Moms usually have a question about breastfeeding that just doesn’t make sense. It’s easy to see how much can be misinterpreted or misunderstood. Sometimes it’s confusion, sometimes it’s just made up stuff. We call that ‘myth-information’. If it interferes in a mom’s goal to breastfeed, we call it a ‘booby trap’. Let’s review a few things that need to be clarified.
Gaining four ounces in the first month is normal for a newborn? No. In the first four months, a baby gains 5.5- 8.z ounces a week. That’s closer to about two pounds in the first month. Babies weight gain does slow down after four months, though that’s a different story.
Here’s the normal pattern of growth for babies.
0-4 months 5.5-8.5 oz. per week
4-6 months 3.25 – 5 oz. per week
6-12 months 1.75 -4 oz. per week.
Not pooping in the early weeks is normal? No. Especially in the first week it’s important to count diapers and check the color of the bowel movements. At least two to three bowel movements that are yellowy and loose are normal. Breast milk is laxative, designed to help with this.
If your baby isn’t peeing and pooping enough in the first week, you need to get some help with breastfeeding.
Once your baby has regained her birth weight by two weeks, you needn’t diligently track each diaper. Babies’ bowel movements may decrease at around six weeks. That’s more normal at that age.
A baby is only getting low fat milk? No. As the baby actively sucks, milk is drawn down through the ducts, collecting fat along the way. It’s not that you have layers like a parfait. It’s a matter of effectively drawing the milk. When your baby has gotten enough fat in her belly, she’ll feel satiated and content.
Feedings vary throughout the day and your body provides milk in different compositions. Some babies actively suck for five minutes and are content, some feed on one side at a time. That’s fine. If you feel full then softer after a feeding, your baby is content and is gaining weight, those are good signs.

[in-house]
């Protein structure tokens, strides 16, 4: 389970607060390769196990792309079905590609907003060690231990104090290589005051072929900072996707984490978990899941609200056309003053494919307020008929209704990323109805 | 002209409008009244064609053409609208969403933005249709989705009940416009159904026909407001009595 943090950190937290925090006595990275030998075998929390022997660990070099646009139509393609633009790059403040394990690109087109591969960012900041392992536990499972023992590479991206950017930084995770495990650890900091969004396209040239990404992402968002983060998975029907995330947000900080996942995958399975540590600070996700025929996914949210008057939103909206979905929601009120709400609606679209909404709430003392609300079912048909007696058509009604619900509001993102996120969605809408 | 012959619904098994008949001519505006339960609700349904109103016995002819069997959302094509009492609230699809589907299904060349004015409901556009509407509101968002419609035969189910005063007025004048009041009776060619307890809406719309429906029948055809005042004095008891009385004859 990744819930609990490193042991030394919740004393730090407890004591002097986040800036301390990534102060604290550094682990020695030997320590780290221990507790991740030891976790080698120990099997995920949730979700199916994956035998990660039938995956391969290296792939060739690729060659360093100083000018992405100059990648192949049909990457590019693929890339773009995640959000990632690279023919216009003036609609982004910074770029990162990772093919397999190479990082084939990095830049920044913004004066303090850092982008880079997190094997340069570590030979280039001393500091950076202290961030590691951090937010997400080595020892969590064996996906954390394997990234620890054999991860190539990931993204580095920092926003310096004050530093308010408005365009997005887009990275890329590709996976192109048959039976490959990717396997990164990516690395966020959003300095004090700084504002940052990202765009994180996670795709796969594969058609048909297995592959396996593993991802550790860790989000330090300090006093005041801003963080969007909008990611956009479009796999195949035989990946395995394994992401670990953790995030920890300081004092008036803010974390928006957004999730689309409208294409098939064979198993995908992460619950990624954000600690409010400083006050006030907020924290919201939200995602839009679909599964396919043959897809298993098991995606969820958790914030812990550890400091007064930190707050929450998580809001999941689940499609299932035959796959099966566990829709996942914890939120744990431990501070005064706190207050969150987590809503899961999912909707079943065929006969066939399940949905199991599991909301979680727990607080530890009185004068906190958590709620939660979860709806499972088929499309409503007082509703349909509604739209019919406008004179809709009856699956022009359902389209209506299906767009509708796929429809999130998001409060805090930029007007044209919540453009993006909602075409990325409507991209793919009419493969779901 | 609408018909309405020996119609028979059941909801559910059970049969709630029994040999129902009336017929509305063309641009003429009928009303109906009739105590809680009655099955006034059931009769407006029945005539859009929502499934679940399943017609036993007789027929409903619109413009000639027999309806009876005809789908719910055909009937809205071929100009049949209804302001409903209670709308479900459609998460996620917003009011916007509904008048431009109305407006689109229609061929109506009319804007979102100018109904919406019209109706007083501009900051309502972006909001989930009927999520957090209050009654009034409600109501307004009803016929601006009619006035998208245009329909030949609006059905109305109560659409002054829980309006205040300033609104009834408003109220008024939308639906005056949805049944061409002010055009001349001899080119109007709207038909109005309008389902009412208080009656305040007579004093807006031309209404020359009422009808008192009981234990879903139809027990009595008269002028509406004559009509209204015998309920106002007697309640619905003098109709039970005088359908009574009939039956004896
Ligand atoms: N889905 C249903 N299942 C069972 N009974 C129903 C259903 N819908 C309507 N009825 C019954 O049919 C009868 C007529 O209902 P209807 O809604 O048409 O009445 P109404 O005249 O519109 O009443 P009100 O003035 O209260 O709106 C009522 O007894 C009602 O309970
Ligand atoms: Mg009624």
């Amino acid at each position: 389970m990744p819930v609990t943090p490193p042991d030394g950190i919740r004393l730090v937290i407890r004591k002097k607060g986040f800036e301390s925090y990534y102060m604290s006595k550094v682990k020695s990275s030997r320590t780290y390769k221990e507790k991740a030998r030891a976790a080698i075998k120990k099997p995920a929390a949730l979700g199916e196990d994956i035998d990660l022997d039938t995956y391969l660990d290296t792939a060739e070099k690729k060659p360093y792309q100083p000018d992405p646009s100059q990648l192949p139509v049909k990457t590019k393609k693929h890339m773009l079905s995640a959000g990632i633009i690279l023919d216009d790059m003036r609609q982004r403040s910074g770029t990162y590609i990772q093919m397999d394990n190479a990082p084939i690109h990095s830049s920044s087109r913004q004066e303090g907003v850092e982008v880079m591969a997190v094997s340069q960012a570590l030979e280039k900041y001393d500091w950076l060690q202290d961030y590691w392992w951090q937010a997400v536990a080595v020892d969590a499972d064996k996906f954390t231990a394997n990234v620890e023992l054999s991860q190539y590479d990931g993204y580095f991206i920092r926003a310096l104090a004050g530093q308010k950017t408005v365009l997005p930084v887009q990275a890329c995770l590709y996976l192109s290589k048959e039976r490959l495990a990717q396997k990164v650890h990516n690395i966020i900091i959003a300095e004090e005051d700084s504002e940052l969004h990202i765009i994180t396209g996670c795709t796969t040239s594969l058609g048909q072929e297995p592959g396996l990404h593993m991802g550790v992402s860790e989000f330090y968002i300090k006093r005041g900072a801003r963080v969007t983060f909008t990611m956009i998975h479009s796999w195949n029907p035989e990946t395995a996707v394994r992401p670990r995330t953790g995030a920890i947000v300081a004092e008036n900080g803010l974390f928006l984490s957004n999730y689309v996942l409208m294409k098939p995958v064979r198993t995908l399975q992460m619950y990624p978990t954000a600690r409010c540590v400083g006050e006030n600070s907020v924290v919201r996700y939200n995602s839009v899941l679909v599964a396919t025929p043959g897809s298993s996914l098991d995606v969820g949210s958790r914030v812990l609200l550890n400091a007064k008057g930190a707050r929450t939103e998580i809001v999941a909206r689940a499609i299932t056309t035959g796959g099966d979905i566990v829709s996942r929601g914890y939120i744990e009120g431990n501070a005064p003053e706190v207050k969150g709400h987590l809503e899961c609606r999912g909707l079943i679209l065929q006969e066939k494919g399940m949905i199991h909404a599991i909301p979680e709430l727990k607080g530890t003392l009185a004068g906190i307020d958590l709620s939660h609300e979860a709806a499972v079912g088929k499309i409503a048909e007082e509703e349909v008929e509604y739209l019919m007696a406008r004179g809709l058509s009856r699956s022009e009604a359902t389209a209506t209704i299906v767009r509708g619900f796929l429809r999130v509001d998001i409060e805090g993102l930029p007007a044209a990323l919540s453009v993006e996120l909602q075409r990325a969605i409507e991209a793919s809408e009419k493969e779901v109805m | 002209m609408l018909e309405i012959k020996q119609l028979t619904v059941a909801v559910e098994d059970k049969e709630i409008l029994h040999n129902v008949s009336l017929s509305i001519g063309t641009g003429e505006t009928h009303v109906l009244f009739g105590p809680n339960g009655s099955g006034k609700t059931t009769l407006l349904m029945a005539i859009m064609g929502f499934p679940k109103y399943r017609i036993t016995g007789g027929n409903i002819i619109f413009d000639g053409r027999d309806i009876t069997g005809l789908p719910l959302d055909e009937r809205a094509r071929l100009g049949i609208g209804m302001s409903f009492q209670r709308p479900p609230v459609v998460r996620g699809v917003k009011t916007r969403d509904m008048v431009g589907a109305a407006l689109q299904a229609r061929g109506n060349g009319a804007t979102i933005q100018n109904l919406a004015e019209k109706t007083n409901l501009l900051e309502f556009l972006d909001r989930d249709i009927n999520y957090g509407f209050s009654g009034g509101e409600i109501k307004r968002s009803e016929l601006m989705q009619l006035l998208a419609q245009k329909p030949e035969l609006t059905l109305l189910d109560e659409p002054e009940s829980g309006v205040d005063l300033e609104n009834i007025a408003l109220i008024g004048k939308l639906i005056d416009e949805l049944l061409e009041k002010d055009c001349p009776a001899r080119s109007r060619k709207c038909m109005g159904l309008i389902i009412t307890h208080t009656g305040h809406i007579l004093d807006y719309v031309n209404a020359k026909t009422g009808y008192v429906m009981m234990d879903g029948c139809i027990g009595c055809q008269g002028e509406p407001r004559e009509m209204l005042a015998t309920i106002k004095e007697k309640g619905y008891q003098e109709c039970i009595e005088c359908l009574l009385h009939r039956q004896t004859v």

A mother is making only colostrum though no milk? Not quite. Colostrum is sticky and in a very small quantity (teaspoons). If you’re getting an ounce of something when you pump, that’s milk. The color of milk changes with the time of day, what you’ve eaten, and other variables. It’s all good milk.
If you’re not engorged, you’re not full? No. Fullness is when your breasts feel heavy. Feeding (or pumping) will easily relieve it. Engorgement is when your breasts are painfully full, the skin is taut and the nipple may be ‘flattened’ by the fullness.
In either case, whenever you feel full, feed your baby or express some milk. That way you avoid becoming uncomfortable. Honestly, you can figure it’s time to feed by how you feel, rather than watching the clock. Isn’t that cool?
You do not have to experience engorgement. Some women become engorged because they received a lot of IV fluids during labor or because their baby hasn’t been feeding well and ‘emptying’ the breast.
Basic breast massage and hand expression is a very useful skill. Relieving that pressure is important for your comfort and makes it easier for your baby to latch. Your body eventually regulates to a comfortable supply, this will be less noticeable.
By the way, your breasts are not ’empty’ after a feeding. Your baby gets about 2/3 of what is there and your body gets the signal to make more. There’s always a little something available.
Your baby is using you as a pacifier? Of course. Who else to pacify, calm, reassure your newborn?
As always, my colleagues and I encourage you to trust your mother’s instincts and ask for help whenever you have a question.